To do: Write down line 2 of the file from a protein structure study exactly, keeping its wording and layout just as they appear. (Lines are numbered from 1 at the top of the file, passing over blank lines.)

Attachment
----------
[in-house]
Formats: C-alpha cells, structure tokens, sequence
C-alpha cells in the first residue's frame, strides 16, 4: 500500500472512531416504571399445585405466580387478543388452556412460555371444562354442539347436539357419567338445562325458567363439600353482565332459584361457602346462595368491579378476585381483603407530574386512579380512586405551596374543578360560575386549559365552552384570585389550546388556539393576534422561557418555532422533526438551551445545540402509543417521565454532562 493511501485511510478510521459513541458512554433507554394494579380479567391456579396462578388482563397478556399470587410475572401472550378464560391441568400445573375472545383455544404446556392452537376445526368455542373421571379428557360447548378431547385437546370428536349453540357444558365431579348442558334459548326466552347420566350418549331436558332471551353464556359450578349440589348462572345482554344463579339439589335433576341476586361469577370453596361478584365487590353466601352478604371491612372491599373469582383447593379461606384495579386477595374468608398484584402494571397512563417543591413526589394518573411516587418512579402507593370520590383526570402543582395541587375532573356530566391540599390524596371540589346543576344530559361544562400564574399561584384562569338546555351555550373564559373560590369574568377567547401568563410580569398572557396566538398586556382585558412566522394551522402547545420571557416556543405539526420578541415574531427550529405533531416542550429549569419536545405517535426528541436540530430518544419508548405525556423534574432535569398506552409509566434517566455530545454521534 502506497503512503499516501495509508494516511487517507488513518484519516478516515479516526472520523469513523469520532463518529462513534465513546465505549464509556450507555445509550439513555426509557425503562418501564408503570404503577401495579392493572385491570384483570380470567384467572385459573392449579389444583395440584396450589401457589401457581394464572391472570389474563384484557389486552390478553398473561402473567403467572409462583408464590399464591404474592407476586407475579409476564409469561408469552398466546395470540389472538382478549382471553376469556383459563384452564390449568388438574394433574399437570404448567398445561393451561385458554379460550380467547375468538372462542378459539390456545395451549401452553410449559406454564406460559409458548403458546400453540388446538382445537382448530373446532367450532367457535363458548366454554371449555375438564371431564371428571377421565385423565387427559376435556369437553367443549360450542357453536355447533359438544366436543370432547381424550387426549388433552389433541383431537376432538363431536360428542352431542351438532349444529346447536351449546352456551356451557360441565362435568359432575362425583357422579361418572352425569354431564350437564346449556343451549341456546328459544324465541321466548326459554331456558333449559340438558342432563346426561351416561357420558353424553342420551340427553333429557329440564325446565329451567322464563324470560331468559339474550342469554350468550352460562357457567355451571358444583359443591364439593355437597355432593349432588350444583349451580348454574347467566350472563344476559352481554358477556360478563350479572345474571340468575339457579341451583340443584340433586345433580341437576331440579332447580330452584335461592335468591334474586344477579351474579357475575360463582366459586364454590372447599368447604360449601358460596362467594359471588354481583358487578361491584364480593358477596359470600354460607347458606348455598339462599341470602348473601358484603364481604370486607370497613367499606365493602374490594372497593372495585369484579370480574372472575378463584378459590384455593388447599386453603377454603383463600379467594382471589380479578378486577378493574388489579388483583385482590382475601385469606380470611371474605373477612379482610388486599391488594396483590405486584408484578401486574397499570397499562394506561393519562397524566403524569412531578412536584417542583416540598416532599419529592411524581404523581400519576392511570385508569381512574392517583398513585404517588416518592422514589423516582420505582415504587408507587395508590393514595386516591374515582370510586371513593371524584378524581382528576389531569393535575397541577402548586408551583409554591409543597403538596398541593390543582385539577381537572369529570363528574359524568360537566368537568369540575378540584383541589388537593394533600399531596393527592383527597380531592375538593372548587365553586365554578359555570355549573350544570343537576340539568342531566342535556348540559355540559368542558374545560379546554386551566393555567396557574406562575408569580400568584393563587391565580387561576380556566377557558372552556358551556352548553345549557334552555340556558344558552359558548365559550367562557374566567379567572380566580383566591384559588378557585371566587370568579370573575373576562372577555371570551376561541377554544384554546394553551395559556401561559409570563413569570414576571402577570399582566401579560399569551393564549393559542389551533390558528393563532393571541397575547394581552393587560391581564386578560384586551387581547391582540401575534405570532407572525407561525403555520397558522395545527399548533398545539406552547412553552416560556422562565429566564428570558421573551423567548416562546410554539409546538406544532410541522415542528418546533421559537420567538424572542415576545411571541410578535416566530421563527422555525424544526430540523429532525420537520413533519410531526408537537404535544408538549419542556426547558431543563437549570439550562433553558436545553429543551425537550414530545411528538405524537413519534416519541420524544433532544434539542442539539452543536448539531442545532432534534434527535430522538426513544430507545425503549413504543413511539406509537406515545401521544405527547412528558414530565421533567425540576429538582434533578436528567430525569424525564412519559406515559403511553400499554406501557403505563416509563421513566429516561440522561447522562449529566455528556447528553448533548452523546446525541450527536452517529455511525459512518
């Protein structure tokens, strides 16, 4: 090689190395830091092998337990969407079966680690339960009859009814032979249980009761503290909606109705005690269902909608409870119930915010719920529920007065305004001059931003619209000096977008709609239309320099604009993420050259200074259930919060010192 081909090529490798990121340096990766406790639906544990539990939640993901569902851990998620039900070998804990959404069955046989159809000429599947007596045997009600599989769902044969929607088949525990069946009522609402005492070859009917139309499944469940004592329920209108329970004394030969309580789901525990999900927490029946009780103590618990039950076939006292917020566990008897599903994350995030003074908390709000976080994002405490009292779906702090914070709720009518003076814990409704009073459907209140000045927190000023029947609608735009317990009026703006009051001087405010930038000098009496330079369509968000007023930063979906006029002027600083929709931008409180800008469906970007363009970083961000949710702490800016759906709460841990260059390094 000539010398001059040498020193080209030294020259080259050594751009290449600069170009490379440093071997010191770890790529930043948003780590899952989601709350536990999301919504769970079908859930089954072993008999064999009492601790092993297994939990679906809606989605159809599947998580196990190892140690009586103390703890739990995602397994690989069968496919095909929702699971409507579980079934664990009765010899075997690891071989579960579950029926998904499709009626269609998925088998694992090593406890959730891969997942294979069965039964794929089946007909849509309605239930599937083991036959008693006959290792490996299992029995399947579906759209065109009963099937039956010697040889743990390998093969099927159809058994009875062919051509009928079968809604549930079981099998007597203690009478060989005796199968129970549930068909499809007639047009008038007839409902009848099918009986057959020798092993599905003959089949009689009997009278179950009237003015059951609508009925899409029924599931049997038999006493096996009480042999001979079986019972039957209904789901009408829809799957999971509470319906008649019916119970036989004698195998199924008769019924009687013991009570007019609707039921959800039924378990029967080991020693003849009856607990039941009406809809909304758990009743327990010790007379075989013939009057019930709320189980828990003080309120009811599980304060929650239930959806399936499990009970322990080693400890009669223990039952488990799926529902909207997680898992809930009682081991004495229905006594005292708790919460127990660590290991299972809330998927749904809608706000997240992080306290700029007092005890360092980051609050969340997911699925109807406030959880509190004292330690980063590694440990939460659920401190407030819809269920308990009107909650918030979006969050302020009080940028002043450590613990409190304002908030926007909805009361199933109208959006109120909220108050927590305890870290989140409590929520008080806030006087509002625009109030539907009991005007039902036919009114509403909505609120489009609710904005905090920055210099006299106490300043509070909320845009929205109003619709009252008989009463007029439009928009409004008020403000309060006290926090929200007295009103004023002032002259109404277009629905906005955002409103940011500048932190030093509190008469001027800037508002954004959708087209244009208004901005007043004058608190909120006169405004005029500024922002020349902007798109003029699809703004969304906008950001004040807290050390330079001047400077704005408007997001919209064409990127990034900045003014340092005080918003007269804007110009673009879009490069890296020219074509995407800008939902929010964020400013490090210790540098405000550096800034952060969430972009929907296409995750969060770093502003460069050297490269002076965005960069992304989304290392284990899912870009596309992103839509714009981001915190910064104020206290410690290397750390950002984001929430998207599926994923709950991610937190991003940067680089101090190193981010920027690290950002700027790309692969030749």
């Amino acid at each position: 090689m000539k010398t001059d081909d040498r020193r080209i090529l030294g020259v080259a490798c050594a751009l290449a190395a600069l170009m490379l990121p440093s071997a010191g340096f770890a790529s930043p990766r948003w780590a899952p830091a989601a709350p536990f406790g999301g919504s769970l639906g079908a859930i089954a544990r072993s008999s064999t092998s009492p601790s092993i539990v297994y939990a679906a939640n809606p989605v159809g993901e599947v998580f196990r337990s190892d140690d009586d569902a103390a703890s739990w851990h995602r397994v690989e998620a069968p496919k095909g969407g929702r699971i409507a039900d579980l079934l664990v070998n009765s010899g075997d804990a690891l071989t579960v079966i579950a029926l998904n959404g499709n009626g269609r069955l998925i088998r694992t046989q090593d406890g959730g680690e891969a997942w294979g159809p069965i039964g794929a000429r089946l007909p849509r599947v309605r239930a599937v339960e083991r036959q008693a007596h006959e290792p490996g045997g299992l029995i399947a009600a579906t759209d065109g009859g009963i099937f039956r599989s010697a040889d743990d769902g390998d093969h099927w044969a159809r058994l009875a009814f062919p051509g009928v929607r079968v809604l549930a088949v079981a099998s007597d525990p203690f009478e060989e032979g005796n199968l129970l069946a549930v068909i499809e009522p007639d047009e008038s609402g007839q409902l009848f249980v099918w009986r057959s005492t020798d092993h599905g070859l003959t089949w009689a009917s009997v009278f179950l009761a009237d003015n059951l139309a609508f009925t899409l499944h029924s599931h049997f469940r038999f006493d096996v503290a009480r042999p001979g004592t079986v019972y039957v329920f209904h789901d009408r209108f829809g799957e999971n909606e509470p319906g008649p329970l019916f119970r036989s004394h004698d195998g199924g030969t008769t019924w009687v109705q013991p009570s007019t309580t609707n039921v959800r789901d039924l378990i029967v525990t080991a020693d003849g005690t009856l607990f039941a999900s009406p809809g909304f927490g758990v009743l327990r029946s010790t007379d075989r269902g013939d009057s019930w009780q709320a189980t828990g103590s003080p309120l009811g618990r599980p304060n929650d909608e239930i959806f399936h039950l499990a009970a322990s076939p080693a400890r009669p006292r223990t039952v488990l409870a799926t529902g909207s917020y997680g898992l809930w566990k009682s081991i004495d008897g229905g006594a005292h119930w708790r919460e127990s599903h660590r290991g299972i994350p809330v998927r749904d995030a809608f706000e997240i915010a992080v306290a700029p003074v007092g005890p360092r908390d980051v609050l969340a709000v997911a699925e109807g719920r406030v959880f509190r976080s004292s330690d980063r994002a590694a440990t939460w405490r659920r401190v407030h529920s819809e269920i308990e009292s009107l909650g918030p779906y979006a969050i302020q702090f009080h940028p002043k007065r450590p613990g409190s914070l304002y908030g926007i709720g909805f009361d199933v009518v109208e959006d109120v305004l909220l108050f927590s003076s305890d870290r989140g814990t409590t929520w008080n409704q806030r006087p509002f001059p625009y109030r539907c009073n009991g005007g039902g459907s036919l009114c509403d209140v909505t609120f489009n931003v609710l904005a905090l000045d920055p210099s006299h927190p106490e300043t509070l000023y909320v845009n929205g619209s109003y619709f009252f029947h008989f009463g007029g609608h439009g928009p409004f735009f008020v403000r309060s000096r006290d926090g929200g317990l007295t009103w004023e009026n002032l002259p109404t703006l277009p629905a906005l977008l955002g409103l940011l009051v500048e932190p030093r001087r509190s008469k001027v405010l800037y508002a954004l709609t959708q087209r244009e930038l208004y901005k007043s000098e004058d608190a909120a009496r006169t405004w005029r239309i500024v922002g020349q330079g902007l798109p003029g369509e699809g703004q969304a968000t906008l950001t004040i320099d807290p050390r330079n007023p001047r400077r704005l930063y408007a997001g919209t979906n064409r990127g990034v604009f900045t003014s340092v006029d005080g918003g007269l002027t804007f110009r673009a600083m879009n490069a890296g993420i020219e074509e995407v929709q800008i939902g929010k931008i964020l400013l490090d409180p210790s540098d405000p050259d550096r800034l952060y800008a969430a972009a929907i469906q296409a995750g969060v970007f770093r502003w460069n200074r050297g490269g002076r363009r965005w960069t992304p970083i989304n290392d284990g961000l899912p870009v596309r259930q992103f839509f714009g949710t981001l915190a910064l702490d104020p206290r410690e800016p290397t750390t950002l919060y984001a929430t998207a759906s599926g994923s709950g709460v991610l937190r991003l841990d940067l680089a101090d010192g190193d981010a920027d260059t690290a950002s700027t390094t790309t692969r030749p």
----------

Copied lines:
Formats: C-alpha cells, structure tokens, sequence